SHRM09 - Why Hasn't the Bailout Money For HR Started Flowing From SHRM?
SHRM09 - The Great SHRM Hope - China Gorman

SHRM09 - The Only Thing Missing is HR Practitioners Actually Presenting ...

Pretty good first day for me at SHRM09 on Monday.  Started thinking that night about the sessions I attended, which were high quality.  One of the problems with a big show like SHRM is the fact that there are 20+ concurrent sessions running at the same time, so I decided to take a look at the program to see what I missed.

After looking at the program, let me tell you first what I didn't miss.  Just this one little thing, it kindaFoley jumped out as I looked at the names, titles and companies of the presenters...

I didn't miss the HR Practitioners...



Before I give you the stat, let me define what an HR Practitioner is in the mind of the HR Capitalist.  An HR Practitioner is an HR Pro who is actually employed by a company and supports a client group of employees within that company.  In short, they're practicing the HR craft inside a company in the classic sense - in a way that most typifies the average SHRM member.  Doing it on a daily basis.

That doesn't mean I don't think consultants, vendors, attorneys can't be HR Pros - they can and are, but they're advisers to the core of the industry - the practitioners who are charged with actual employees in the field.  Consultants, vendors and attorneys are highly regarded in our economy and bring tons of value. I might be one of them one day.

But they're not HR Practitioners.  They're not HR Representatives, HR Managers or Directors/VP of HR inside companies.  They're consultants.

So here's the stat - I went through the SHRM09 Conference Program and looked at the profiles of the presenters.  Here's the ugly stat I came up with:

Of the estimated 95 presenters through Monday, only 4 (four!) looked to be HR Practitioners holding a title like HR Rep/Manager/Director/VP inside a company.

Let me tell you why that's a big deal.  SHRM has backed models like Ulrich's "New Competencies for HR", profiled in past copies of HR Magazine and other SHRM resources. See the entire list of competencies here.  Since competencies like "Credible Activist" represent the top indicators in predicting who's a player in your HR department -- according to Ulrich, the Credible Activist is respected, admired, listened to and offers a point of view -- doesn't it make sense that SHRM would go out of their way to showcase the HR Practitioners nationally who are game changers by having them present to their peers at National SHRM?

4 of 95... I'm not even asking for half - how about 25% of the speakers (roughly 24 of the 95) be actual HR Practitioners who are world class?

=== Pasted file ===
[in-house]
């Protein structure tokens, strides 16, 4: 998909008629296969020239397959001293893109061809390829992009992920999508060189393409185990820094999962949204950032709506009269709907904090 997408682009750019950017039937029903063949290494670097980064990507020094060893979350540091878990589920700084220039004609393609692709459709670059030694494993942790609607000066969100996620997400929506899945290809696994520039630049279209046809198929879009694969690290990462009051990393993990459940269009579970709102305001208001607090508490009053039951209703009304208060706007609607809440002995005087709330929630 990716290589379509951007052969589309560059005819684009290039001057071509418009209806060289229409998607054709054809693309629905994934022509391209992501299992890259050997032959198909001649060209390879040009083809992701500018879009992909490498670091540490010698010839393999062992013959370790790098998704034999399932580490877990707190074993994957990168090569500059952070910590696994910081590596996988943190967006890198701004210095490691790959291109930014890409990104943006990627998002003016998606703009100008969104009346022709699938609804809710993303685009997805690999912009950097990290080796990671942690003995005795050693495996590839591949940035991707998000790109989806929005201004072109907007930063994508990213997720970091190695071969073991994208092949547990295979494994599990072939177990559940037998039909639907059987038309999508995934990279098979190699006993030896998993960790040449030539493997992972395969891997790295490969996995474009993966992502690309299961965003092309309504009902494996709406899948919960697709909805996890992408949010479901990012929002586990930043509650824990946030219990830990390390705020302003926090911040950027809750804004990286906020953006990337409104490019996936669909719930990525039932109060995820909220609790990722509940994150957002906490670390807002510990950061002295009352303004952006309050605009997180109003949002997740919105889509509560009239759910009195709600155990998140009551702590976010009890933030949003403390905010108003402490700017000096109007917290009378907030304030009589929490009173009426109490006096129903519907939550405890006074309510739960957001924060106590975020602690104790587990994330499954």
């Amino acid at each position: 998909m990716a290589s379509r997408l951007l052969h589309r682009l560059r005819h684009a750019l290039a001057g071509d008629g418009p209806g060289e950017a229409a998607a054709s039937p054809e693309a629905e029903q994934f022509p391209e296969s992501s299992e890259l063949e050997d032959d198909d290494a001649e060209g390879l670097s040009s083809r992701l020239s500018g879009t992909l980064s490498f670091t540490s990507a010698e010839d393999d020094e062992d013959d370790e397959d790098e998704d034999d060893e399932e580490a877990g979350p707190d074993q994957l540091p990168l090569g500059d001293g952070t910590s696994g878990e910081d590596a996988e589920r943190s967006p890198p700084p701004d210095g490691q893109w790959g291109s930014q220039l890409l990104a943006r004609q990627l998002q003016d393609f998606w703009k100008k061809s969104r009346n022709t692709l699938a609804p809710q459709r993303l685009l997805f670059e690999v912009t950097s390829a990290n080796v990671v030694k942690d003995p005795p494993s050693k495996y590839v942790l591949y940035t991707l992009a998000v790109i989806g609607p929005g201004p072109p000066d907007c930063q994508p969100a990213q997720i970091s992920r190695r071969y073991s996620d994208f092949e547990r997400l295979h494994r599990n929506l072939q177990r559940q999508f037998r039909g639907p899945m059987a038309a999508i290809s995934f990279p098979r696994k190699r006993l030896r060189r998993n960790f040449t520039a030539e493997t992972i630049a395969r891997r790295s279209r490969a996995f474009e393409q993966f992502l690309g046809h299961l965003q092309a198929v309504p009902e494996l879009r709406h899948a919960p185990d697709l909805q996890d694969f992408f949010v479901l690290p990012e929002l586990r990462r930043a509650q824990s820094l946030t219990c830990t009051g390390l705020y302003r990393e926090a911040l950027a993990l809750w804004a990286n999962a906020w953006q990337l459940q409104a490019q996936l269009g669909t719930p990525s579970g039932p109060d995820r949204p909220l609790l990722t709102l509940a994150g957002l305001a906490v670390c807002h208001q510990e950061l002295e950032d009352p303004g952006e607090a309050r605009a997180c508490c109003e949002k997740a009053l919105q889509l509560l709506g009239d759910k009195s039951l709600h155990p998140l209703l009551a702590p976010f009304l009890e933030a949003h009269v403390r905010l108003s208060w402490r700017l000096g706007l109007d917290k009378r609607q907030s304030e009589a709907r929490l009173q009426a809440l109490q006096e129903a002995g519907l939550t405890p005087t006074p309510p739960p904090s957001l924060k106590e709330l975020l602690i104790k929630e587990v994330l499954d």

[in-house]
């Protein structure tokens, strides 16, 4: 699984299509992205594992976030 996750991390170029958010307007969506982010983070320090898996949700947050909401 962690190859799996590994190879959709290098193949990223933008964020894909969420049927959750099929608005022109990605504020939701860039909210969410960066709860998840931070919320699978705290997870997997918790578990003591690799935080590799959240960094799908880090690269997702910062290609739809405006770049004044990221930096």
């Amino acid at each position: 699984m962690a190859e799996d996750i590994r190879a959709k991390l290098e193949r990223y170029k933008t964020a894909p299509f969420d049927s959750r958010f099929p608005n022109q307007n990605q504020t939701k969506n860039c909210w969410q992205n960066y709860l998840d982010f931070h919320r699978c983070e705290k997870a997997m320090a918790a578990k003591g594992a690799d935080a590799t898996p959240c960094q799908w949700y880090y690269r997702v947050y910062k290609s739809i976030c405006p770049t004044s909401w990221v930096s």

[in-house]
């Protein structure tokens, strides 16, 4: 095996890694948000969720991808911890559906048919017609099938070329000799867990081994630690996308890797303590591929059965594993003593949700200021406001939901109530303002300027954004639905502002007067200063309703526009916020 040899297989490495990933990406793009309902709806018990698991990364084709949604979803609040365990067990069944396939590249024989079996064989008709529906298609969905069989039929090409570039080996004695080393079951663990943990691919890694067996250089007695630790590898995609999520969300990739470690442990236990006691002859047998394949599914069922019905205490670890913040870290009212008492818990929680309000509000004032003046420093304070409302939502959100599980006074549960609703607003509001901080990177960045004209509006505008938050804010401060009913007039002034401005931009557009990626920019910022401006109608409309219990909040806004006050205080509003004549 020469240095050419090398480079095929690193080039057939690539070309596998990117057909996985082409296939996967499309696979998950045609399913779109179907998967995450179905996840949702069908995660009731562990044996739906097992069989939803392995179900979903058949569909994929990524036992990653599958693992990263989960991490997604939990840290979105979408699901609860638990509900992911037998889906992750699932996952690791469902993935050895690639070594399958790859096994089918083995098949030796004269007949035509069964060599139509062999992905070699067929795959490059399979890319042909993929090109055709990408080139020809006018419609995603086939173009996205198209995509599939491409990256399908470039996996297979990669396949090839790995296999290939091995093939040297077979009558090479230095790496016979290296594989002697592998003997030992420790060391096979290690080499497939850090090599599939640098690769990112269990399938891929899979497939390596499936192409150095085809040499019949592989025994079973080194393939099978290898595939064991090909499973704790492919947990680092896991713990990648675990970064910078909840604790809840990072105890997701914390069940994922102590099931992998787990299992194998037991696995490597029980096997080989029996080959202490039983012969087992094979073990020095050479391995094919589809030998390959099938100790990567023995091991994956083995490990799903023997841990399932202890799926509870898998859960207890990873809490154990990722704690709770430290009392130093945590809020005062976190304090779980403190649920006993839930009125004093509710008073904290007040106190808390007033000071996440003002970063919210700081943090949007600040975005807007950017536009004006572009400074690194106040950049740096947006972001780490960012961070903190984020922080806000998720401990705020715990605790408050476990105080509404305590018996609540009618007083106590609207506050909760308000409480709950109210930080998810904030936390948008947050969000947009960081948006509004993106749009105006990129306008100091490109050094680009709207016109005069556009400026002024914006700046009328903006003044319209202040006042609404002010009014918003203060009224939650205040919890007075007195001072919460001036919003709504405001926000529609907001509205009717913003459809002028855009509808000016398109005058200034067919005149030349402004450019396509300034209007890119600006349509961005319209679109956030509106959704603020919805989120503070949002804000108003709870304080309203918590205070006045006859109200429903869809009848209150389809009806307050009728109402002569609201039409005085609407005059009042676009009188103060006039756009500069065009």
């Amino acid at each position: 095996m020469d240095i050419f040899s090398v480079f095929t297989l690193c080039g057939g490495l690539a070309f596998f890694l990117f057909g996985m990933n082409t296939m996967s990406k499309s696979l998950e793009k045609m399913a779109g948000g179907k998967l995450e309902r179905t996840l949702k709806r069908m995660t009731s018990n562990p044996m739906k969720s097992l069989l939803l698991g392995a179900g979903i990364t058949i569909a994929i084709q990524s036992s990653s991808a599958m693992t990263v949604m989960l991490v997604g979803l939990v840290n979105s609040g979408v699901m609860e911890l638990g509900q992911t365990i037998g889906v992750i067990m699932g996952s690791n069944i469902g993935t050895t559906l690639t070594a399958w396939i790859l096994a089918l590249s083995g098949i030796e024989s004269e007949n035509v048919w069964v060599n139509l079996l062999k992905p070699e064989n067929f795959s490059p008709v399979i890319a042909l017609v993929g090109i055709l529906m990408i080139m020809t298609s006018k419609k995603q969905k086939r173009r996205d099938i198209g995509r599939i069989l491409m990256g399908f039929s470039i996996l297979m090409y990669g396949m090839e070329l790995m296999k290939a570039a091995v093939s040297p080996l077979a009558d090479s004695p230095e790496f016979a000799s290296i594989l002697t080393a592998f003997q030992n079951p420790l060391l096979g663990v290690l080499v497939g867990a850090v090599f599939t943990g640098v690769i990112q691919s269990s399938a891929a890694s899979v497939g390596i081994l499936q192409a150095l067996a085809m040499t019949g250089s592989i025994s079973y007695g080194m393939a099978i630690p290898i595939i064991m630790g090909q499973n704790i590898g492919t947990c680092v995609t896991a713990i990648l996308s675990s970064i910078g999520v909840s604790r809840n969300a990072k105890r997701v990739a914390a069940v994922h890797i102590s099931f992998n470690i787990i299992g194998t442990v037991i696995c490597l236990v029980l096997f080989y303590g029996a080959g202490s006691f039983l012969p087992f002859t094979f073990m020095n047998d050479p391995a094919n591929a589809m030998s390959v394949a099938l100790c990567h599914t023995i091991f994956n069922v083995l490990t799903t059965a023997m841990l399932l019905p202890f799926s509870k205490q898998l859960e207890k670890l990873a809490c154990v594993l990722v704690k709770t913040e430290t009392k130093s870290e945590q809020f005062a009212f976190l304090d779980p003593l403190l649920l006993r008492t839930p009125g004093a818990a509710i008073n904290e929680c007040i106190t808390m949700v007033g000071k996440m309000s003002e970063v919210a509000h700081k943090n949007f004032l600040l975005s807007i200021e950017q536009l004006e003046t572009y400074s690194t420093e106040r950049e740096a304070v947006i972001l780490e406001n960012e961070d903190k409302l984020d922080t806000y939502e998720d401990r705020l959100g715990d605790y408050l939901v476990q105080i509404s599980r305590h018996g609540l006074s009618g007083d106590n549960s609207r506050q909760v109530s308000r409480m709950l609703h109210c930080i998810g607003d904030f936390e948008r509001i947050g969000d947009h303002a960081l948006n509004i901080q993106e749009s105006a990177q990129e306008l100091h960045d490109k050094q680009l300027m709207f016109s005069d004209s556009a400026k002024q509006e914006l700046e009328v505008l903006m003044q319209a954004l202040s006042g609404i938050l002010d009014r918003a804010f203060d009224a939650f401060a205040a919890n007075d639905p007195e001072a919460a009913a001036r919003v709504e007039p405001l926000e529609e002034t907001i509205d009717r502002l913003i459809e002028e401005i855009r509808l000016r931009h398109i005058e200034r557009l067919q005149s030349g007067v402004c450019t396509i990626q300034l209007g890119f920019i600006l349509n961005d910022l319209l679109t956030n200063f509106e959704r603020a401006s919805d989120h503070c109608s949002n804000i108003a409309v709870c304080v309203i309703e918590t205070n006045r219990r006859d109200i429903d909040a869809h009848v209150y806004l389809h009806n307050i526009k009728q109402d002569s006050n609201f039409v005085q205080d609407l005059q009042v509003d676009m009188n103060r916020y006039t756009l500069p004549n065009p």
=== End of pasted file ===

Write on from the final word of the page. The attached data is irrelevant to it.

4 of 95?  Can I get a study on this?  A task force?


Mike Haberman

Ok Kris, you have thrown down the gauntlet.... to yourself. Instead of being an attendee/commentator next year be a presentor. I have seen you speak (on camera anyway) and you are certainly wellrounded in HR. So belly up to the bar buddy.

Frank Roche

It's a real flaw with SHRM. At more prestigious conferences like WorldatWork, NASPP, or the Conference Board, that would never be the case. I make my living as an HR communication conference and have done presentations at all of them -- with clients. No one cares about a consultant's latest three-legged-whatever, they want to hear about stories that work.

It's a real shame that SHRM doesn't require 75% of presenters to be practitioners...and beyind that, I think they should be big league. It's why I don't go to SHRM -- very, very few decision makers there. Lots of vendors and some HR middle managers. Nice for socializing, not great for moving the industry forward. I put my money on the other ones.

Bonita Martin

As a HR Practitioner, I would like to defend SHRM on ths one. It's been a year of cost cutting, increasing productivity, employee engagement and layoffs for almost HR pro out there. I'm tired. Although I am proud of our accomplishments, I don't want to get up on a national stage to tell everyone that we saved $1.9 mil with our cuts. The cuts are people, benefits and services. When you are in the midst of it, it may not seem appropriate to talk about it.

I am, however, happy to talk about our accomplishments next year when we can reflect on how we made it through this economy.

Bonita Martin
HR Director
Phoenix Formations

I think this is a valid observation. One thing to note is that many of the consultants are former HR practitioners who have solid experience and deep functional expertise, now using it for a number of clients versus one employer.

Some of these folks are actually more credible because they can cite success stories from a number of different organizations.

I personally have objected in the past to many of the sessions being "fluff". I think there was a lot more solid content this year. And I attended panels with active HR professionals who were well prepared.

Barbara Safani

Wow! I think the practitioner/vendor balance is a challenge across many SHRM chapters as well. Who were the 4 HR practitioners and what topics did they speak on?

Kerensa Loucks

I attended a HR panel session at the conference titled Recruiting and Retention Through Adversity: A Pre and Post-Katrina Study. It was an excellent session with the panel sharing successes, lessons learned and best practices. I really appreciated hearing from current HR professionals.

The comments to this entry are closed.